Facebook's already-hurting reputation for privacy took another hit Wednesday when the Internet's biggest hangout had to disable its live chat facility for a few hours because a security flaw allowed users to spy on their friends' personal information. With just a few clicks users could exploit the site's privacy features – which actually are intended to protect users – to spy on friends' personal chat messages and see pending 'friend' and other requests. (Thinking about a social media policy for your employees? Click here.)
The security breach worked via an option in the privacy settings that lets people preview their profiles as they would appear to friends. TechCrunch first reported the breach, saying it had been tipped off by a user. (You can also watch a video of the exploit at TechCrunch.)
Facebook said in a statement: "For a limited period of time, a bug permitted some users' chat messages and pending friend requests to be made visible to their friends by manipulating the 'preview my profile' feature of Facebook privacy settings." It added: "When we received reports of the problem, our engineers promptly diagnosed it and temporarily disabled the chat function. We also pushed out a fix to take care of the visible friend requests which is now complete." The security gaffe does little to ease pressure on the fast-growing site to mend its ways.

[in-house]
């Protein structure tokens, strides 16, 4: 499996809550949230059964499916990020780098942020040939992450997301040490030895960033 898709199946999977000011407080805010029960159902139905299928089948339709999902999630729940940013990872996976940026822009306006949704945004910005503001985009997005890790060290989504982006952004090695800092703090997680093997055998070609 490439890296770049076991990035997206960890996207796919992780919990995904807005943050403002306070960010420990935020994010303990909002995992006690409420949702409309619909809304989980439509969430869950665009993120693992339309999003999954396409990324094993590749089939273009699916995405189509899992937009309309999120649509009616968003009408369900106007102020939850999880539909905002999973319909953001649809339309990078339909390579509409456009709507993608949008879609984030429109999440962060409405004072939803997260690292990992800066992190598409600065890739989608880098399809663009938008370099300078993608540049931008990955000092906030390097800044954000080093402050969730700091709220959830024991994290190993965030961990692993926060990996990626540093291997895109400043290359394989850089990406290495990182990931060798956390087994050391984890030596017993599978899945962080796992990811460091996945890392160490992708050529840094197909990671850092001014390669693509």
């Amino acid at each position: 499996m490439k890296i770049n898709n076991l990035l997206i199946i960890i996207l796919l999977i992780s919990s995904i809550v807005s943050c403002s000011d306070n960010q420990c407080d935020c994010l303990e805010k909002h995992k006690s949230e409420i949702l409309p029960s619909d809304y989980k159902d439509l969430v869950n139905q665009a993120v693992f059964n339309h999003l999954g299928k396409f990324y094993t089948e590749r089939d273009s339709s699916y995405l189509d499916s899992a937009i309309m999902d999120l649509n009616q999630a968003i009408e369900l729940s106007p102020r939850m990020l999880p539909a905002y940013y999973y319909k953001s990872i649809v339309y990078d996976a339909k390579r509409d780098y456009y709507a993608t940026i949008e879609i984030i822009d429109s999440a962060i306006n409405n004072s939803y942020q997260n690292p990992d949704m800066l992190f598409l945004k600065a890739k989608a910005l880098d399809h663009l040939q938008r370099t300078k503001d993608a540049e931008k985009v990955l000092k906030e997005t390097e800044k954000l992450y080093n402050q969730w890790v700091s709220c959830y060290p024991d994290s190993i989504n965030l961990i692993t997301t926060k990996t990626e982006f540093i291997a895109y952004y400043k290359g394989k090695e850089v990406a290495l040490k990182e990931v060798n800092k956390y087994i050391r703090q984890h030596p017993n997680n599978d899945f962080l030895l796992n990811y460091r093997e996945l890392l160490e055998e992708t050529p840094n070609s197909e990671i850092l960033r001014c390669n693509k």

Two months ago the site was hit by five security problems in a single week. And last month, a new feature that allows users to give a public thumbs up to information they 'Like' on the Web drew criticism from both lawmakers and privacy watchdogs. Senator Charles Schumer, the New York Democrat, last week called on the Federal Trade Commission to create privacy guidelines for social networking sites such as Facebook and Twitter.
The news of Facebook's latest security glitch comes as a Consumer Reports survey suggests that almost a quarter of the site's users aren't even trying to protect their data. The study found that 23 percent of users were either unaware of the site's privacy protection offerings – or had chosen to disable the protections. What's more, users were engaging in risky behavior online – behavior that could leave them (and possibly the companies they work for) vulnerable to hackers and worse. More than two in five users (42 percent) confessed they'd left their full date of birth visible to others, while just over a quarter (26 percent) of adult users had posted the full names of their children, complete with photos and descriptions. Seven percent posted their full street address, and three percent revealed when they were away from home.